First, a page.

Scientists urge for investment now in highly potent vaccines to prevent the next pandemic
As new COVID-19 variants begin to throw vaccine efficacy in question, two leading scientists are calling for health agencies to invest in the development of vaccines that would be broadly effective against many different variants and strains of potential pandemic viruses.
In a commentary article published in the journal Nature, Dennis Burton, Ph.D., and Eric Topol, MD, of Scripps Research call for governments to provide significant funding support for rational vaccine design based on broadly neutralizing antibodies.
Such antibodies provide broad-spectrum potency against viruses, a valuable characteristic that opens the door to vaccines that could provide immunity against the many variants that might evolve from a fast-mutating virus. They could also be used as drugs to prevent and treat infections.
Burton and Topol note that the rapid development of effective vaccines against COVID-19 was possible due to certain properties of the SARS-CoV-2 virus—in particular, the spike protein on the virus's surface. But they warn that the virus driving the next pandemic may not provide such a ready target, which could substantially slow the process of developing a novel vaccine.
"Even SARS-CoV-2 could be becoming more problematic for vaccines because of the emergence of new variants," they write. "We call for an alternative approach to pandemic preparedness."
Burton and Topol point to broadly neutralizing antibodies as a promising avenue for developing vaccines and therapies that might be readily adapted to newly emerged pandemic viruses or those that rapidly evolve to evade traditional vaccines.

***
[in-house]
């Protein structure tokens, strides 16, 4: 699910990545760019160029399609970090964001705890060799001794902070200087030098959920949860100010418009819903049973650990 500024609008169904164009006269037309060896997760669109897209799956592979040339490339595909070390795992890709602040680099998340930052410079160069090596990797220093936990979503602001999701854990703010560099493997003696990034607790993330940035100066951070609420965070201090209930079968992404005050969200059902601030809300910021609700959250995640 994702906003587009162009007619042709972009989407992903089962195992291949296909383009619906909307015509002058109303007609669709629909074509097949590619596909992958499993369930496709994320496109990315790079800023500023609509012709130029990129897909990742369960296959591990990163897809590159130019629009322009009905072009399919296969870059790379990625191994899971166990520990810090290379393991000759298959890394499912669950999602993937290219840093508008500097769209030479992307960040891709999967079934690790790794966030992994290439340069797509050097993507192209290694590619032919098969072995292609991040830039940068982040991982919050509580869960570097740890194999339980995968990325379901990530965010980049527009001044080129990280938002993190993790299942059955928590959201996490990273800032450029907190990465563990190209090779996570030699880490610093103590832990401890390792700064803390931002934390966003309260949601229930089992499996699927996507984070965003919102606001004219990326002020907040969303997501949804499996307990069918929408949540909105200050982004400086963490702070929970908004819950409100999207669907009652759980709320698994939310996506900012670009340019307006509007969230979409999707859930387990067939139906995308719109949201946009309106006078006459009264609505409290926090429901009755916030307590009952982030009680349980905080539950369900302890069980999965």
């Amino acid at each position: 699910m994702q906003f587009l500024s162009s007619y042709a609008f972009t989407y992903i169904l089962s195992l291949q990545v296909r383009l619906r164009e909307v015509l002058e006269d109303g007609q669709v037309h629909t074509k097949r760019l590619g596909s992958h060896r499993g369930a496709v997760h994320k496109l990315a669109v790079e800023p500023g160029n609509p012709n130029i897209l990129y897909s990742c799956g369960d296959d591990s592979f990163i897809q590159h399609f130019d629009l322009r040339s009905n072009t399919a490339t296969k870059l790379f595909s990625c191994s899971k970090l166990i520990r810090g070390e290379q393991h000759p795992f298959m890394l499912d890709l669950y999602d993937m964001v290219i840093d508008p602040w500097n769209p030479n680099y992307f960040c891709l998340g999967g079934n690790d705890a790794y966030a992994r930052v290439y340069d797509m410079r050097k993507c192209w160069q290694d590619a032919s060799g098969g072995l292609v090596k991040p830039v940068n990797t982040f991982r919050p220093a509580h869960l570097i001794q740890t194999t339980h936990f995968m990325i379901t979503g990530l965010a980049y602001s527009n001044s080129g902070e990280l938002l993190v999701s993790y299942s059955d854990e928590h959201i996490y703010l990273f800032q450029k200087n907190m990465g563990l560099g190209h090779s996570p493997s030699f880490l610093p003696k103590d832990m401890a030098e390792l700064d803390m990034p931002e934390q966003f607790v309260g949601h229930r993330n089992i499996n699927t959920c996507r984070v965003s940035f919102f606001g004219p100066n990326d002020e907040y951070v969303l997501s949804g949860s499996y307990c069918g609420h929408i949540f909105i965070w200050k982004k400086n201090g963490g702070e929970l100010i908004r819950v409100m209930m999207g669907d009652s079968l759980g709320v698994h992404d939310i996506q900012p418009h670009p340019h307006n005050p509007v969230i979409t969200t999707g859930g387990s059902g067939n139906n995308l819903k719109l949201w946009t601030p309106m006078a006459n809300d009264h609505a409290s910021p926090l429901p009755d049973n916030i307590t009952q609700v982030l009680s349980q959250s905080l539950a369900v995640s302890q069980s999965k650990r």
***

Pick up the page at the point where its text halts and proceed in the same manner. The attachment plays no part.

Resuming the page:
"Such antibodies could be used as first-line drugs to prevent or treat viruses in a given family, including new lineages or strains that have not yet emerged," the write. "More importantly, they could be used to design vaccines against many members of a given family of viruses."
Of particularly concern for future pandemics are viruses that are "evasion-strong," meaning their biological characteristics make them challenging to treat with drugs or prevent with vaccines. The extreme example of this type of virus is HIV, which can stay in the body for years, hiding from the host's immune system.
Burton and his colleagues at Scripps Research and other organizations are currently developing vaccines based on broadly neutralizing antibodies in hopes of producing the world's first truly effective HIV vaccines.
They are also seeking to employ broadly neutralizing antibodies as therapies and vaccines against influenza, another evasive virus and prime contender for future pandemics.
"Such pan-virus vaccines could be made in advance and deployed before the next emerging infection becomes a pandemic," Burton and Topol write. "We call for an investment now in basic research leading to the stockpiling of broadly effective vaccines."